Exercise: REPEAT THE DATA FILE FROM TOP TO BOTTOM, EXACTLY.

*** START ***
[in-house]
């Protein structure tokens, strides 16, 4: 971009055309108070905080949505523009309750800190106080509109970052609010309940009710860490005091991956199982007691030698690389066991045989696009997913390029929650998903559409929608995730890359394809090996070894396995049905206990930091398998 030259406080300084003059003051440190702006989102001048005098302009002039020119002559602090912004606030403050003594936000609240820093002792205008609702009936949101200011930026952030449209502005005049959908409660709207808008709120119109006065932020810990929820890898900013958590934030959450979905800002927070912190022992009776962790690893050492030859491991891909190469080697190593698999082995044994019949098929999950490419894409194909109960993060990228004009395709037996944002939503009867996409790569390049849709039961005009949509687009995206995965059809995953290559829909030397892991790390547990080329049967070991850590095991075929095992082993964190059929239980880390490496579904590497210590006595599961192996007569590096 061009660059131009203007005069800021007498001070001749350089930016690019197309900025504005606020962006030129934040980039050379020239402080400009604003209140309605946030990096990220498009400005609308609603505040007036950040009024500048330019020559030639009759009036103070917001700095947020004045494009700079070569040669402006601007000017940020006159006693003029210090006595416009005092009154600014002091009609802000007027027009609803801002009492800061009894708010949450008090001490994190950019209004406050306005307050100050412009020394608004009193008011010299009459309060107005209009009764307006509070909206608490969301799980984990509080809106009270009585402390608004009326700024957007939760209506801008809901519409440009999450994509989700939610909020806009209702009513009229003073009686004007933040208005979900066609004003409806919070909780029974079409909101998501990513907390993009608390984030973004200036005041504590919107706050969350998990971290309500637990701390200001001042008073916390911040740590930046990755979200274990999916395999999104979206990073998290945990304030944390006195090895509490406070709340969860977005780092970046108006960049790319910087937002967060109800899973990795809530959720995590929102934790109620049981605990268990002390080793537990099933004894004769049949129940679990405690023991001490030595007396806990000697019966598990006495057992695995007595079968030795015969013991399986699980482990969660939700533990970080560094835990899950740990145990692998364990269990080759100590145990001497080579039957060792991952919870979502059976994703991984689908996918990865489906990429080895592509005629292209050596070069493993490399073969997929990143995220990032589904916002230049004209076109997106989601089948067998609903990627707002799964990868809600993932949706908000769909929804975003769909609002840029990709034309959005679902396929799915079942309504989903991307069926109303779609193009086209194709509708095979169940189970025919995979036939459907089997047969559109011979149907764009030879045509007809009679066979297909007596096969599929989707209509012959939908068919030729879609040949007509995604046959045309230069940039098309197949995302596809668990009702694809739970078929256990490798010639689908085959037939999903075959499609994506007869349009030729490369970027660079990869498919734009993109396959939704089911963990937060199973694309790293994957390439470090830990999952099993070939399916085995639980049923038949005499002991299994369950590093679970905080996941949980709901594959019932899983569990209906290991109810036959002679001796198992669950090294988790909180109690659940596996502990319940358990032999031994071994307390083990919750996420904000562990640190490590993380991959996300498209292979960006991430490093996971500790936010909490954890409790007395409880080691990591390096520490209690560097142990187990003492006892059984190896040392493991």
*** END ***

[in-house]
């Protein structure tokens, strides 16, 4: 971009055309108070905080949505523009309750800190106080509109970052609010309940009710860490005091991956199982007691030698690389066991045989696009997913390029929650998903559409929608995730890359394809090996070894396995049905206990930091398998 030259406080300084003059003051440190702006989102001048005098302009002039020119002559602090912004606030403050003594936000609240820093002792205008609702009936949101200011930026952030449209502005005049959908409660709207808008709120119109006065932020810990929820890898900013958590934030959450979905800002927070912190022992009776962790690893050492030859491991891909190469080697190593698999082995044994019949098929999950490419894409194909109960993060990228004009395709037996944002939503009867996409790569390049849709039961005009949509687009995206995965059809995953290559829909030397892991790390547990080329049967070991850590095991075929095992082993964190059929239980880390490496579904590497210590006595599961192996007569590096 061009660059131009203007005069800021007498001070001749350089930016690019197309900025504005606020962006030129934040980039050379020239402080400009604003209140309605946030990096990220498009400005609308609603505040007036950040009024500048330019020559030639009759009036103070917001700095947020004045494009700079070569040669402006601007000017940020006159006693003029210090006595416009005092009154600014002091009609802000007027027009609803801002009492800061009894708010949450008090001490994190950019209004406050306005307050100050412009020394608004009193008011010299009459309060107005209009009764307006509070909206608490969301799980984990509080809106009270009585402390608004009326700024957007939760209506801008809901519409440009999450994509989700939610909020806009209702009513009229003073009686004007933040208005979900066609004003409806919070909780029974079409909101998501990513907390993009608390984030973004200036005041504590919107706050969350998990971290309500637990701390200001001042008073916390911040740590930046990755979200274990999916395999999104979206990073998290945990304030944390006195090895509490406070709340969860977005780092970046108006960049790319910087937002967060109800899973990795809530959720995590929102934790109620049981605990268990002390080793537990099933004894004769049949129940679990405690023991001490030595007396806990000697019966598990006495057992695995007595079968030795015969013991399986699980482990969660939700533990970080560094835990899950740990145990692998364990269990080759100590145990001497080579039957060792991952919870979502059976994703991984689908996918990865489906990429080895592509005629292209050596070069493993490399073969997929990143995220990032589904916002230049004209076109997106989601089948067998609903990627707002799964990868809600993932949706908000769909929804975003769909609002840029990709034309959005679902396929799915079942309504989903991307069926109303779609193009086209194709509708095979169940189970025919995979036939459907089997047969559109011979149907764009030879045509007809009679066979297909007596096969599929989707209509012959939908068919030729879609040949007509995604046959045309230069940039098309197949995302596809668990009702694809739970078929256990490798010639689908085959037939999903075959499609994506007869349009030729490369970027660079990869498919734009993109396959939704089911963990937060199973694309790293994957390439470090830990999952099993070939399916085995639980049923038949005499002991299994369950590093679970905080996941949980709901594959019932899983569990209906290991109810036959002679001796198992669950090294988790909180109690659940596996502990319940358990032999031994071994307390083990919750996420904000562990640190490590993380991959996300498209292979960006991430490093996971500790936010909490954890409790007395409880080691990591390096520490209690560097142990187990003492006892059984190896040392493991």